Bill Hesselgren: Museum, library have so many benefits
Voters elected months ago not to fund the library and museum. Why they were joined at the hip, so to speak, as one issue for voters puzzled me. They are not the same thing, and deserved individual consideration.
Commonality is their educational merits, but the approaches are different, the users are different, and their purposes are different. Let’s consider them different and take each to task.
The library is like the rest of these facilities across the country and is suffering from the shifted paradigm of what the users want. Almost everything in print is available these days on a smartphone or tablet, so why go to a building full of paper versions of internet of Kindle staples?
Almost everything is key.
Modern information and popular writings are digitized because it’s easy and pays. Source books for study are not so accessible, and out of print books and essays are rarely available. Because libraries link with each other, these rare or obscure books are available on request in our library. Another benefit is the social side of library visits. You can meet like-minded individuals or maybe better yet, readers with different views that can maybe, just maybe, broaden your insights. Children can experience the fun of books with tutors’ aid, expressively reading and responding to questions or even facial expressions. Can’t get that online.
That the libraries must evolve is obvious because of the advent of the liberation of people’s thinking thanks to Apple, Kindle, and the like. How to serve the needs, but mostly the desires and keep the interest of the community has yet to be resolved, but I’m confident it will be solved, hopefully before our library closes.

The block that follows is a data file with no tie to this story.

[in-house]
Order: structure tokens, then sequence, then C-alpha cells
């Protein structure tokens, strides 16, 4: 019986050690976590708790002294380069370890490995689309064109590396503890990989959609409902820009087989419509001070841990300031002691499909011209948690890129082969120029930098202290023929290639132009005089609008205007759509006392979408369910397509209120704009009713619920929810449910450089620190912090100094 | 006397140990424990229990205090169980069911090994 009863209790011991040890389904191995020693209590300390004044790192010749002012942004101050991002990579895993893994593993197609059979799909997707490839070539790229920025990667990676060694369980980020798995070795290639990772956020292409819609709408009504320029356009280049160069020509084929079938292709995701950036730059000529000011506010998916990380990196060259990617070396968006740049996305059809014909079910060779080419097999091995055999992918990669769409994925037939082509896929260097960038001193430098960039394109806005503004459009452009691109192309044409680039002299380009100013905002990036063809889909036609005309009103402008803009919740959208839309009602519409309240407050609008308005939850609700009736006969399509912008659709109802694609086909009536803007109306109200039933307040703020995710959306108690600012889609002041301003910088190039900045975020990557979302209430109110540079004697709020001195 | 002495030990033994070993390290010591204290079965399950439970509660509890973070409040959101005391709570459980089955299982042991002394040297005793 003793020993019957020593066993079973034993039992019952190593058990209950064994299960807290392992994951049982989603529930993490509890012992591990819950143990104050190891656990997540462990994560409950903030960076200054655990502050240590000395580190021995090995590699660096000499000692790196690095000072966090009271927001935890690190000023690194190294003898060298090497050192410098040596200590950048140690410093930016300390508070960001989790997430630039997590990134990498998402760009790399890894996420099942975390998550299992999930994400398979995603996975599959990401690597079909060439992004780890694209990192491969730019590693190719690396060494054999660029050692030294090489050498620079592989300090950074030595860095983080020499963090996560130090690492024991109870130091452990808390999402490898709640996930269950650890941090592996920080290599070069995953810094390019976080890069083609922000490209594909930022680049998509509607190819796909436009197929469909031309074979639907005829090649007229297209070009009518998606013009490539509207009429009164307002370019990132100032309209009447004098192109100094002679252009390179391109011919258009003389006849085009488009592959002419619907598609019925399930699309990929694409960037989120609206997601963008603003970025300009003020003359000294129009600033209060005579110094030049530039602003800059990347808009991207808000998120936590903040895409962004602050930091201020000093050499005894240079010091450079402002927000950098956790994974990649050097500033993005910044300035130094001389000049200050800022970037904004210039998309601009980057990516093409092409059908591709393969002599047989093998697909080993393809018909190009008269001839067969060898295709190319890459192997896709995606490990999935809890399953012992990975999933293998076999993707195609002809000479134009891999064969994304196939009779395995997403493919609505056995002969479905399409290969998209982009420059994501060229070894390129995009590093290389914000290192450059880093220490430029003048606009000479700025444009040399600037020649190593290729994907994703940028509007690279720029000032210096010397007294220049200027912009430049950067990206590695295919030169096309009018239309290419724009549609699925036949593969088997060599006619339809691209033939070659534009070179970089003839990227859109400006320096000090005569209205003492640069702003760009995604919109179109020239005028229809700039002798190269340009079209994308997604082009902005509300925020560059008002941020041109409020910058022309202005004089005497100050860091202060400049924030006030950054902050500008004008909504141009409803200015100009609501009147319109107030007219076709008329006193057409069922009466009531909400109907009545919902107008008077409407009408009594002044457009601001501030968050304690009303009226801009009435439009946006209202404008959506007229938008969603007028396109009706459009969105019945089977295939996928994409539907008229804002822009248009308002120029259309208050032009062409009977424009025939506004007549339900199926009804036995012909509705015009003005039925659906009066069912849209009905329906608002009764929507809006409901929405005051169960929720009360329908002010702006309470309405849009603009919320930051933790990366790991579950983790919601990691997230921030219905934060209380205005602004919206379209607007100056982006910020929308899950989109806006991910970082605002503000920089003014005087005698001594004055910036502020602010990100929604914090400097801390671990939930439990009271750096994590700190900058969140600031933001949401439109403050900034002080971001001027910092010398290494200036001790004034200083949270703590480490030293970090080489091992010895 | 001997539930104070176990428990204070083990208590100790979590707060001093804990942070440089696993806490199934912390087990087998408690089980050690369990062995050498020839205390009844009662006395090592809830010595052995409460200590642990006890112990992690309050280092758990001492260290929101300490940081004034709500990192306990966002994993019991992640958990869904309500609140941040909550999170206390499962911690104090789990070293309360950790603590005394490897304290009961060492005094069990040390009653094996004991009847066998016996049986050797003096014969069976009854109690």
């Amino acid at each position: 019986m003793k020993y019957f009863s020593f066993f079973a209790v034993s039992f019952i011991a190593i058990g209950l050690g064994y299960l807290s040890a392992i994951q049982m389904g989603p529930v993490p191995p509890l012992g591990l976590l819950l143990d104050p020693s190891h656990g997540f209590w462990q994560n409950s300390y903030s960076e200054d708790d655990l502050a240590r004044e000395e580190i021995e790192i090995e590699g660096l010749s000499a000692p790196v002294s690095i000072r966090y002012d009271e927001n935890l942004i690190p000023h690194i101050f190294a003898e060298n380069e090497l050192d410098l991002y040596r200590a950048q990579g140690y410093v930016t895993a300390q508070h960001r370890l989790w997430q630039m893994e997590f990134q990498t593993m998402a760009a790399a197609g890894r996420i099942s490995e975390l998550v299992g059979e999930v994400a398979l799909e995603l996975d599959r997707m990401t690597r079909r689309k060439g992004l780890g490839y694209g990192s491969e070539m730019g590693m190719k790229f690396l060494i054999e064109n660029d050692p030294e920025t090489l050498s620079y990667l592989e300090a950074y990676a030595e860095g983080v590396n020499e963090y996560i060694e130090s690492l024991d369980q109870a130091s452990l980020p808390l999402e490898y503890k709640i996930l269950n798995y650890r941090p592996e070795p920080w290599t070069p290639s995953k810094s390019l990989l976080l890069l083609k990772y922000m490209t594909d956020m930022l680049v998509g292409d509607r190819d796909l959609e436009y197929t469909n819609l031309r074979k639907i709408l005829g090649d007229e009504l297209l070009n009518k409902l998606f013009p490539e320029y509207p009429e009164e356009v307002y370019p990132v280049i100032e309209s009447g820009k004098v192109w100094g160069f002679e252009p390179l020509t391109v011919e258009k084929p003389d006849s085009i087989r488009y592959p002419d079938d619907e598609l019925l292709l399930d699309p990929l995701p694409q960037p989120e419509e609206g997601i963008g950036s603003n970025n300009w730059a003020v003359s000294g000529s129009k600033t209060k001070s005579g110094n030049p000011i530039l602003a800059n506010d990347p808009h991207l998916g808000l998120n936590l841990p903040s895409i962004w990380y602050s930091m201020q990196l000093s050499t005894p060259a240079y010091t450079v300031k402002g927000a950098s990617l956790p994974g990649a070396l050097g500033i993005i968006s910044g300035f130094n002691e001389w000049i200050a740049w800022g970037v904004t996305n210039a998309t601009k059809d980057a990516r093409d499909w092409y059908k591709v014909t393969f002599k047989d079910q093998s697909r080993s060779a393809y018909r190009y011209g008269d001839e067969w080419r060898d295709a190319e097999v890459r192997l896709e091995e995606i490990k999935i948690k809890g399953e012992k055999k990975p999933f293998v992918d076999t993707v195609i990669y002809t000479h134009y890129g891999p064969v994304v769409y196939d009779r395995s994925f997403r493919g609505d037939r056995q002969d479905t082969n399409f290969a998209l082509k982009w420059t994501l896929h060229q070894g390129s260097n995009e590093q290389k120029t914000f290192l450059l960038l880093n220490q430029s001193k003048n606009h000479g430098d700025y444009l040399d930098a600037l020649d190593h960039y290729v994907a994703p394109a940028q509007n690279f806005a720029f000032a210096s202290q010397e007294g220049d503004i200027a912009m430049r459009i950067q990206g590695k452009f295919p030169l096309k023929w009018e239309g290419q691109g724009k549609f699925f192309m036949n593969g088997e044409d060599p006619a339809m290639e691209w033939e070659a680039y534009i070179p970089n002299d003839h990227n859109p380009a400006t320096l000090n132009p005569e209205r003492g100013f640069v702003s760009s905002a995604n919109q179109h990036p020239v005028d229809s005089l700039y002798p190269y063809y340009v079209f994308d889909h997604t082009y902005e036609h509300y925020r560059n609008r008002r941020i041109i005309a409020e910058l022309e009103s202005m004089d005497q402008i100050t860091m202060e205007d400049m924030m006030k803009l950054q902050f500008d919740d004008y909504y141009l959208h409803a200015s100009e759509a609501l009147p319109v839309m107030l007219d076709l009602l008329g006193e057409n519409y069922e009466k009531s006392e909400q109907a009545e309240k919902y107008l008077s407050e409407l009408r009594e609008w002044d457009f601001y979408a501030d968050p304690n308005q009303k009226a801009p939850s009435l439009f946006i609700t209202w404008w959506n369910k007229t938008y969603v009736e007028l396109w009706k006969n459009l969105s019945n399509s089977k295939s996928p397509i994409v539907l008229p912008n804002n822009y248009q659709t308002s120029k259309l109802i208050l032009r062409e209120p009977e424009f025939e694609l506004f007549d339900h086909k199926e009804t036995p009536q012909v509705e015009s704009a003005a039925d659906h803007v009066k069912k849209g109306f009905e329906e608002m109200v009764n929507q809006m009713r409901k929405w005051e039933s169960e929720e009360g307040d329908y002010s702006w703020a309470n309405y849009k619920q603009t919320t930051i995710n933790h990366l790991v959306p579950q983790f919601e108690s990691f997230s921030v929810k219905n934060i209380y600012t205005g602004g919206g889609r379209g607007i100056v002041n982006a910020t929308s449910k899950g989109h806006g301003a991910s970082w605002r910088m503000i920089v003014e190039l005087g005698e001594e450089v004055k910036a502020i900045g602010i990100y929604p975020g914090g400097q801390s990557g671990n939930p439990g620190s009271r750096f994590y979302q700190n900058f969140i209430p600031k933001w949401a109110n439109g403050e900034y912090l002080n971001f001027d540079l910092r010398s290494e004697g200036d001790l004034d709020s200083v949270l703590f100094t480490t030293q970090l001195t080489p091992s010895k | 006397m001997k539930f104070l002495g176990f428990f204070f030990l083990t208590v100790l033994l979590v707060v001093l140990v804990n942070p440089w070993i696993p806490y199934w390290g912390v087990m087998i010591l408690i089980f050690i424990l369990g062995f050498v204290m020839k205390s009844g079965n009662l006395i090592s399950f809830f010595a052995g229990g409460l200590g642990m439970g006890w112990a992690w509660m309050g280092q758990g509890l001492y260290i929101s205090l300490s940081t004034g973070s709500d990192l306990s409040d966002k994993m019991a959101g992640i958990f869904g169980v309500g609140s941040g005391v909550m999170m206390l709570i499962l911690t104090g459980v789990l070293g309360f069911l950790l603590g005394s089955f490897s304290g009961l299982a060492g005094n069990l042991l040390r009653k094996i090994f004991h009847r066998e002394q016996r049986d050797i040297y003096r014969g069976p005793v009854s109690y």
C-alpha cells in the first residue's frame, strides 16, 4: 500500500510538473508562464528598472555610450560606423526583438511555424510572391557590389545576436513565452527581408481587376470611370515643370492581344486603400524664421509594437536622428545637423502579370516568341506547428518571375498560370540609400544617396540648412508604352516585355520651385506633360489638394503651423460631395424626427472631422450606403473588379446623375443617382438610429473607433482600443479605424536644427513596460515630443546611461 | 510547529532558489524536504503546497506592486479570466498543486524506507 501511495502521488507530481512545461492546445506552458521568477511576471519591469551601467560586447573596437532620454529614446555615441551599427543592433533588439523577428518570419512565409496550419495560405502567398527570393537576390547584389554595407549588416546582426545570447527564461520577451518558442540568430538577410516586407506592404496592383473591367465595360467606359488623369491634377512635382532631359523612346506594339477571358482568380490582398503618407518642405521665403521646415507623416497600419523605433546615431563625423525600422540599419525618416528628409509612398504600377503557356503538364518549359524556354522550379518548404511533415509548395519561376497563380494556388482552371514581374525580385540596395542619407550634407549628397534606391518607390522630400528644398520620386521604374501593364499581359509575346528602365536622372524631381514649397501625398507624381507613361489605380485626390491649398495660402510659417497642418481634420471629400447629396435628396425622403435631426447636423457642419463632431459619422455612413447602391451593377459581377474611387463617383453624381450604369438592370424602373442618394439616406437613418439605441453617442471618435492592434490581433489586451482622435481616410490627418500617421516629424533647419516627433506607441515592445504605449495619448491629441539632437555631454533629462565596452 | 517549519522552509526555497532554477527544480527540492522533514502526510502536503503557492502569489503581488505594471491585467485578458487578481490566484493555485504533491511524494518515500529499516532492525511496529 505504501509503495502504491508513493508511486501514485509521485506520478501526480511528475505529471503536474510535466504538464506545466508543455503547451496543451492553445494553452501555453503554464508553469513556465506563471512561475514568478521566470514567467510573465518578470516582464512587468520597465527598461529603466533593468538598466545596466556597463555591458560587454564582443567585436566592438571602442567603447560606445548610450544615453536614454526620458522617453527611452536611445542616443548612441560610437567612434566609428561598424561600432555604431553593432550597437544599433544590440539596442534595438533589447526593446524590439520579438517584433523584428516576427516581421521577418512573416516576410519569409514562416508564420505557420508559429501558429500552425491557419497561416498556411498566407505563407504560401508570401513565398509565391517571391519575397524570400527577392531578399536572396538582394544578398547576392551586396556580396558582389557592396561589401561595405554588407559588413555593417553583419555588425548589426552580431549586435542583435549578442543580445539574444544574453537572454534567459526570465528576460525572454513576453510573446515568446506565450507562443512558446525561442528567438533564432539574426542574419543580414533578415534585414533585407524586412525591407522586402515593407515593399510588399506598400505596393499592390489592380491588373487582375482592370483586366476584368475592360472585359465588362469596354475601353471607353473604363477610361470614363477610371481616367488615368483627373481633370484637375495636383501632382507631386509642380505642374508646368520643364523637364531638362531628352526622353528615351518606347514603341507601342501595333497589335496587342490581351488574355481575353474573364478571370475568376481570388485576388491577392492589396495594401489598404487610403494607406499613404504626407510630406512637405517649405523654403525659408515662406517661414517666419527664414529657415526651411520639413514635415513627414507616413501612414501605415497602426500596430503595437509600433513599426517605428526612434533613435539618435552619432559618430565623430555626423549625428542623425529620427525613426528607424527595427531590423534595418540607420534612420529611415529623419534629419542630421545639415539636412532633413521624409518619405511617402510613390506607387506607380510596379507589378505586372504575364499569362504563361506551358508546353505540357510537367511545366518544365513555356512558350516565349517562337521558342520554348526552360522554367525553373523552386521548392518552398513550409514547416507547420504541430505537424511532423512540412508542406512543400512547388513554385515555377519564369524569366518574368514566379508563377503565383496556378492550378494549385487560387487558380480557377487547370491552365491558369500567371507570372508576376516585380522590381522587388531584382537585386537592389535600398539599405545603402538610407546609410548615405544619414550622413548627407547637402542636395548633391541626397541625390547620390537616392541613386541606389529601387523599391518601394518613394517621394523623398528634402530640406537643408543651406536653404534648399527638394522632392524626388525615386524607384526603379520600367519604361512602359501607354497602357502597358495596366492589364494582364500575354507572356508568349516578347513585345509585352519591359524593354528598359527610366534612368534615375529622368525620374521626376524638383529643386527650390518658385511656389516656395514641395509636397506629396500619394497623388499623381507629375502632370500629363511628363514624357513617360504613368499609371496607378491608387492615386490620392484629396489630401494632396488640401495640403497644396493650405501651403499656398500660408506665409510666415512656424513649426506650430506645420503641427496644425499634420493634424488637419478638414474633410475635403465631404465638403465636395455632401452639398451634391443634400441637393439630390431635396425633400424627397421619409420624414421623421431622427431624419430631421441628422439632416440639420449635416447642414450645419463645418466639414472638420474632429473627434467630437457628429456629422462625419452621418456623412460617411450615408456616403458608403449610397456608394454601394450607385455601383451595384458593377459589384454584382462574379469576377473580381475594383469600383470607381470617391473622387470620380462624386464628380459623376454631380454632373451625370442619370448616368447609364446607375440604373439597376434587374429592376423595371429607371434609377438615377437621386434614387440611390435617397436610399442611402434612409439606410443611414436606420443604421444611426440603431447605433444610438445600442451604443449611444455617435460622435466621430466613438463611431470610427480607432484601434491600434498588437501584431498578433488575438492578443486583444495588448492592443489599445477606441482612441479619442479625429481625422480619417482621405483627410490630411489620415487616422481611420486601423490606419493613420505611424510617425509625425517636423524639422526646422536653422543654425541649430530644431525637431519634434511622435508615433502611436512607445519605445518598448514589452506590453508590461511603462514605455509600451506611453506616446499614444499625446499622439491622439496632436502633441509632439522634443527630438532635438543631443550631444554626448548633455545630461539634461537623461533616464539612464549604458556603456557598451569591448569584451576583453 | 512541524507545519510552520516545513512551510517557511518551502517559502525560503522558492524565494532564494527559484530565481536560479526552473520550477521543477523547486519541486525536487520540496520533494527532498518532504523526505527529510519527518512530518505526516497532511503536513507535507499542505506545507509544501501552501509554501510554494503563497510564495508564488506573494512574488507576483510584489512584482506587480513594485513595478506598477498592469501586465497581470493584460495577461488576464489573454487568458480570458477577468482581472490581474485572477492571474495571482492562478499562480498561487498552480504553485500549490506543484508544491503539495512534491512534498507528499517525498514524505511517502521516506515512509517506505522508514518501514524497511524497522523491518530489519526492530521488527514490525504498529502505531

The museum is another matter. We have a good one that represents an attraction to visit with hands and eyes on history. We have a lot of significant history represented in our museum, and thanks to good management, it stays pertinent, providing a backdrop behind our current culture. The roots of the community are proudly on display for our perusal, and these beginnings and developments are foundations of our present and future. Unlike the library dilemma, the museum needs to continue in its role to bring the past to physical light. It was unfortunate that voters could not choose to support the museum separately from the library or vice-versa.
I along with my wife would like to challenge everyone who voted to support the library and museum to make a donation to whichever one or both you must have thought worthy. We do not want these entities to become an historical footnote, and neither do you.
Bill and Patricia Hesselgren